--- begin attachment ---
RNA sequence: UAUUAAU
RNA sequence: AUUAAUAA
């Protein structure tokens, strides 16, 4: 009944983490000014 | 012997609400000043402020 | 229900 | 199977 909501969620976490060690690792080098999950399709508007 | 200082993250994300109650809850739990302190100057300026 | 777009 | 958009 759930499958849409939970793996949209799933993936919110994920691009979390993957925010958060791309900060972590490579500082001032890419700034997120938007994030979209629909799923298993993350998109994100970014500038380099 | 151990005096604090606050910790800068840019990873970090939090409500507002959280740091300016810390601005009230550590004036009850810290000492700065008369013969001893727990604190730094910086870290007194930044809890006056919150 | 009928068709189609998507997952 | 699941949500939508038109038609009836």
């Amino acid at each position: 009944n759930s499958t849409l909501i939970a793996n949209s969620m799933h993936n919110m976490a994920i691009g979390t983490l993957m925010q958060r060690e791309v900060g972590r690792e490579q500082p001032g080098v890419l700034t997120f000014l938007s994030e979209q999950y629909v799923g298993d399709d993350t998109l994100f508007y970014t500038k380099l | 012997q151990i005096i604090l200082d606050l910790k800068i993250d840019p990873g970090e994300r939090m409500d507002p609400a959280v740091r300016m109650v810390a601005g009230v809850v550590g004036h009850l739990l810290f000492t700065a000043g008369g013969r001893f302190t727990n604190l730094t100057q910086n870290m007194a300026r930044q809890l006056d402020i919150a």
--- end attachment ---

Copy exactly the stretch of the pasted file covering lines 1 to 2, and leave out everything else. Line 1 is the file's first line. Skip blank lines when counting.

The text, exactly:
RNA sequence: UAUUAAU
RNA sequence: AUUAAUAA